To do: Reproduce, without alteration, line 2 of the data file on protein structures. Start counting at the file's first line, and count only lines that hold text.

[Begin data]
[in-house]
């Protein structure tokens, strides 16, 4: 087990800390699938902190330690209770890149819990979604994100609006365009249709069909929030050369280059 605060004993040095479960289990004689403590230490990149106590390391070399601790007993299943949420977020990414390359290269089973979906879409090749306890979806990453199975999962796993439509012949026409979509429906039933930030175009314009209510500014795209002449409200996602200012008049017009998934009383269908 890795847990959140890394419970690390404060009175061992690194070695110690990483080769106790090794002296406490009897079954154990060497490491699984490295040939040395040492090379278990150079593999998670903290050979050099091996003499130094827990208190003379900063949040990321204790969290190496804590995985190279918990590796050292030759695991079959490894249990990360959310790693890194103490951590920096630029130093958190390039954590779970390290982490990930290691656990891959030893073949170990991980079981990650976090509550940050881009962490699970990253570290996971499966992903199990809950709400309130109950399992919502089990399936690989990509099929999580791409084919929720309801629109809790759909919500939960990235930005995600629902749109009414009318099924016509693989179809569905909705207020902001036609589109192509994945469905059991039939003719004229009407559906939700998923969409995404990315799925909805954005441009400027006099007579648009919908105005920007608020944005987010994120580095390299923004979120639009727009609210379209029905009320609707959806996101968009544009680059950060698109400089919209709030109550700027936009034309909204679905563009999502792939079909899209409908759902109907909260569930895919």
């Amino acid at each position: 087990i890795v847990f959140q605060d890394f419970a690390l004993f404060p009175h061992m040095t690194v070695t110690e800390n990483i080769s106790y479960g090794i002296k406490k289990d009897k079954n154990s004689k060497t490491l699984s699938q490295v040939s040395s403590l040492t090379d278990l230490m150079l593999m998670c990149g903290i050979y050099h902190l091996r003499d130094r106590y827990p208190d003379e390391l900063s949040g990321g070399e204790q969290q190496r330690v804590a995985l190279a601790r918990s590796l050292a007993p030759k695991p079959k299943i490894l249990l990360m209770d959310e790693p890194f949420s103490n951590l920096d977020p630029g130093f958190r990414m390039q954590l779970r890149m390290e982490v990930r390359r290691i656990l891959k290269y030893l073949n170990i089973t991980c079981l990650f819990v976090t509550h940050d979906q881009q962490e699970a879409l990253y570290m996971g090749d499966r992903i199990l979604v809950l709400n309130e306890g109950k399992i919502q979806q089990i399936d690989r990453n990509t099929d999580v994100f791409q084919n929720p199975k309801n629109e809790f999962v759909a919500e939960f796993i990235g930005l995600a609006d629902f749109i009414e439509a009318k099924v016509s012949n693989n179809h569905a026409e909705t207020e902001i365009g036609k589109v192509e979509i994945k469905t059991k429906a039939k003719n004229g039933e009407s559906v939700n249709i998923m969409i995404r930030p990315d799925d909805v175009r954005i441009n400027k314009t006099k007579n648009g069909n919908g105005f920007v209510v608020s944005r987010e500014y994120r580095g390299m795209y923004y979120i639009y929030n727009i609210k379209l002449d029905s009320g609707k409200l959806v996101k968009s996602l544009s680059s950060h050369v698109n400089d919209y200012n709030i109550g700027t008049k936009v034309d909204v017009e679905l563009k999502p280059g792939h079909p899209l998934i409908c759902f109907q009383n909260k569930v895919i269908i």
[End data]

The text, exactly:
């Protein structure tokens, strides 16, 4: 087990800390699938902190330690209770890149819990979604994100609006365009249709069909929030050369280059 605060004993040095479960289990004689403590230490990149106590390391070399601790007993299943949420977020990414390359290269089973979906879409090749306890979806990453199975999962796993439509012949026409979509429906039933930030175009314009209510500014795209002449409200996602200012008049017009998934009383269908 890795847990959140890394419970690390404060009175061992690194070695110690990483080769106790090794002296406490009897079954154990060497490491699984490295040939040395040492090379278990150079593999998670903290050979050099091996003499130094827990208190003379900063949040990321204790969290190496804590995985190279918990590796050292030759695991079959490894249990990360959310790693890194103490951590920096630029130093958190390039954590779970390290982490990930290691656990891959030893073949170990991980079981990650976090509550940050881009962490699970990253570290996971499966992903199990809950709400309130109950399992919502089990399936690989990509099929999580791409084919929720309801629109809790759909919500939960990235930005995600629902749109009414009318099924016509693989179809569905909705207020902001036609589109192509994945469905059991039939003719004229009407559906939700998923969409995404990315799925909805954005441009400027006099007579648009919908105005920007608020944005987010994120580095390299923004979120639009727009609210379209029905009320609707959806996101968009544009680059950060698109400089919209709030109550700027936009034309909204679905563009999502792939079909899209409908759902109907909260569930895919």